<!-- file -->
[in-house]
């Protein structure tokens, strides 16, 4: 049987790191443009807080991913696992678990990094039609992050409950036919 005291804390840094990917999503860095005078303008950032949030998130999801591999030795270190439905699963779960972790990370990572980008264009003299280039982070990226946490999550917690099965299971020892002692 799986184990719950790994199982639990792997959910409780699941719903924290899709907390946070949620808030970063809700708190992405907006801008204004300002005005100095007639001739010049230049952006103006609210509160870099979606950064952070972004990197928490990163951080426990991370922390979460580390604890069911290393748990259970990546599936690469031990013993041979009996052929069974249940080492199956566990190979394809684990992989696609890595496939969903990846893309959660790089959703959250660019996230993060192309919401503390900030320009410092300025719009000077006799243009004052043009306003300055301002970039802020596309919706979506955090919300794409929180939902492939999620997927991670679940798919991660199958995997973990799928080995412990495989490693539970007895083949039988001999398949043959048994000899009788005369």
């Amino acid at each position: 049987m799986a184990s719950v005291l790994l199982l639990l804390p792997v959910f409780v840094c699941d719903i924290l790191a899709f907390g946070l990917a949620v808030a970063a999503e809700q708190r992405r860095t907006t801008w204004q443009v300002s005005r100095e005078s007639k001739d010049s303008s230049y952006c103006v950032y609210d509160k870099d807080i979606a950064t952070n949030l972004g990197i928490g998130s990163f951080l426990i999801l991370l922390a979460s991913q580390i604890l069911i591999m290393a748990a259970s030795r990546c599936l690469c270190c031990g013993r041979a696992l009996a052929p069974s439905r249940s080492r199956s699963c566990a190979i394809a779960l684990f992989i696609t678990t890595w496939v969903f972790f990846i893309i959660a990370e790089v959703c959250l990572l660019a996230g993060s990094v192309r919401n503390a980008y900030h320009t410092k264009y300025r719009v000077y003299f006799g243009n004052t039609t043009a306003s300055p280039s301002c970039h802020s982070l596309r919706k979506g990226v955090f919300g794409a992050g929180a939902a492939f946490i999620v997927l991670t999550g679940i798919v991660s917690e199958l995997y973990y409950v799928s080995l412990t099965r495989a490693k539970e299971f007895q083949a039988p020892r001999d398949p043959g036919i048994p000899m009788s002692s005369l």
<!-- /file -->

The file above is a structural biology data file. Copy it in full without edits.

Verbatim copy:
[in-house]
């Protein structure tokens, strides 16, 4: 049987790191443009807080991913696992678990990094039609992050409950036919 005291804390840094990917999503860095005078303008950032949030998130999801591999030795270190439905699963779960972790990370990572980008264009003299280039982070990226946490999550917690099965299971020892002692 799986184990719950790994199982639990792997959910409780699941719903924290899709907390946070949620808030970063809700708190992405907006801008204004300002005005100095007639001739010049230049952006103006609210509160870099979606950064952070972004990197928490990163951080426990991370922390979460580390604890069911290393748990259970990546599936690469031990013993041979009996052929069974249940080492199956566990190979394809684990992989696609890595496939969903990846893309959660790089959703959250660019996230993060192309919401503390900030320009410092300025719009000077006799243009004052043009306003300055301002970039802020596309919706979506955090919300794409929180939902492939999620997927991670679940798919991660199958995997973990799928080995412990495989490693539970007895083949039988001999398949043959048994000899009788005369």
């Amino acid at each position: 049987m799986a184990s719950v005291l790994l199982l639990l804390p792997v959910f409780v840094c699941d719903i924290l790191a899709f907390g946070l990917a949620v808030a970063a999503e809700q708190r992405r860095t907006t801008w204004q443009v300002s005005r100095e005078s007639k001739d010049s303008s230049y952006c103006v950032y609210d509160k870099d807080i979606a950064t952070n949030l972004g990197i928490g998130s990163f951080l426990i999801l991370l922390a979460s991913q580390i604890l069911i591999m290393a748990a259970s030795r990546c599936l690469c270190c031990g013993r041979a696992l009996a052929p069974s439905r249940s080492r199956s699963c566990a190979i394809a779960l684990f992989i696609t678990t890595w496939v969903f972790f990846i893309i959660a990370e790089v959703c959250l990572l660019a996230g993060s990094v192309r919401n503390a980008y900030h320009t410092k264009y300025r719009v000077y003299f006799g243009n004052t039609t043009a306003s300055p280039s301002c970039h802020s982070l596309r919706k979506g990226v955090f919300g794409a992050g929180a939902a492939f946490i999620v997927l991670t999550g679940i798919v991660s917690e199958l995997y973990y409950v799928s080995l412990t099965r495989a490693k539970e299971f007895q083949a039988p020892r001999d398949p043959g036919i048994p000899m009788s002692s005369l």